Monday morning’s event clearly shows that air travel stepped into a new era: a solar-powered plane began its trip around the world.
It all began in the early hours of March 9 when a Swiss solar-powered airplane took off from Abu Dhabi, United Arab Emirates. This is how the first trip around the world without the use of fuel began.
The plane is being flown by Andre Borschberg, the founder of Solar Impulse. There will be a total of two pilots, switching each time one of them tires and needs to rest. The second pilot is the co-founder, Bertrand Piccard. The journey is expected to take months to complete.
With this project, the two pilots wanted to show that it is possible to replace “old polluting technologies with clean and efficient technologies.”
The first destination in their trip is Muscat, Oman. It is expected the pilots will need to fly about 10 hours to reach it. The challenge will be even greater when flying over the Pacific and Atlantic oceans as they will need to continuously fly for five or six days straight.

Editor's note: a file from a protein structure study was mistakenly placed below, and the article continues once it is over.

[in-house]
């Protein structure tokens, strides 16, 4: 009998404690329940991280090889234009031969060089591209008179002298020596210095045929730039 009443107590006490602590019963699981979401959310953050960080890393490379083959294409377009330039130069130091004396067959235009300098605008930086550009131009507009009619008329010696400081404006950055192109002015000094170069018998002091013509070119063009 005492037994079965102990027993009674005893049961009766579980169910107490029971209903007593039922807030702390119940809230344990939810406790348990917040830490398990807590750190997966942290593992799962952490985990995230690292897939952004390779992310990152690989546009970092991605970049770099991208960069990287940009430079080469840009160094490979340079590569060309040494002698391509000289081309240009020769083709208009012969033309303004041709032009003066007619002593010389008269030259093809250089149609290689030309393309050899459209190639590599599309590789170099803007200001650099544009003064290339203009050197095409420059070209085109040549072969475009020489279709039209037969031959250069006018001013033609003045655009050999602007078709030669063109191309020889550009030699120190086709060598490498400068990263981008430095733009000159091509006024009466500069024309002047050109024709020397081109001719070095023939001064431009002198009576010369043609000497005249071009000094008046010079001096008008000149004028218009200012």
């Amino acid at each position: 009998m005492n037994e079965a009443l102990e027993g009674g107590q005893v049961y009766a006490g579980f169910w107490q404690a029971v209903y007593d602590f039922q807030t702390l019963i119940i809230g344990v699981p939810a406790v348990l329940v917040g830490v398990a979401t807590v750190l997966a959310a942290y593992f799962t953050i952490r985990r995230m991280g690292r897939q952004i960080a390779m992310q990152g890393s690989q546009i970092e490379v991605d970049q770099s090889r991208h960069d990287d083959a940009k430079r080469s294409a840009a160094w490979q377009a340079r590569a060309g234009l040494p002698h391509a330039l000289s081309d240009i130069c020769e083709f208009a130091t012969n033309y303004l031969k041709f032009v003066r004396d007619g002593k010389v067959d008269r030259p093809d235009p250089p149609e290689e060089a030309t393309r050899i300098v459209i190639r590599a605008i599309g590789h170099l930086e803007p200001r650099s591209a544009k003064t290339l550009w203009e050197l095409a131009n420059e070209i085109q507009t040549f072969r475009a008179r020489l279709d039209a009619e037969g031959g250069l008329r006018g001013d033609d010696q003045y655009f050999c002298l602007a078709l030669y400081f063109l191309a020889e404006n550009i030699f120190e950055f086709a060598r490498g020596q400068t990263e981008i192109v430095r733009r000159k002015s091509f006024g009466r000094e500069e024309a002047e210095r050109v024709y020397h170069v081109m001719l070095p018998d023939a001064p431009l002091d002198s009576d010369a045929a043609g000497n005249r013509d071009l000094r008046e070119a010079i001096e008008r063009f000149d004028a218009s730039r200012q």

The plane bears the name Solar Impulse 2 as it is the larger, updated version of the first single seat solar-powered aircraft that was tested 5 years ago. It is made out of carbon fiber, having 17,248 cells incorporated into its structure. These cells are used to absorb solar energy which then recharges the plane’s four lithium polymer batteries.
The plane’s wingspan is about 72 meters (or 236 feet), surpassing that of a Boeing 747. It weighs more than 2 tons (2,300 kilograms or 5,070 pounds).
The plane’s debut was in June, when it was used during a two hour flight over Switzerland. This event took place only two months after it had been revealed.
The next destination after Oman is India. There, the plane will make two stops, then head out to China and Myanmar. The biggest and most difficult phase begins here. The two pilots will need to cross the Pacific Ocean to reach Hawaii. From there, the plane will head towards Phoenix, Arizona and then New York’s John F. Kennedy International airport.
The next destination on their itinerary depends on the weather. Crossing the Atlantic Ocean might include a stop in the south of Europe or Morocco before returning to their initial destination: Abu Dhabi.
Image Source: International Business Times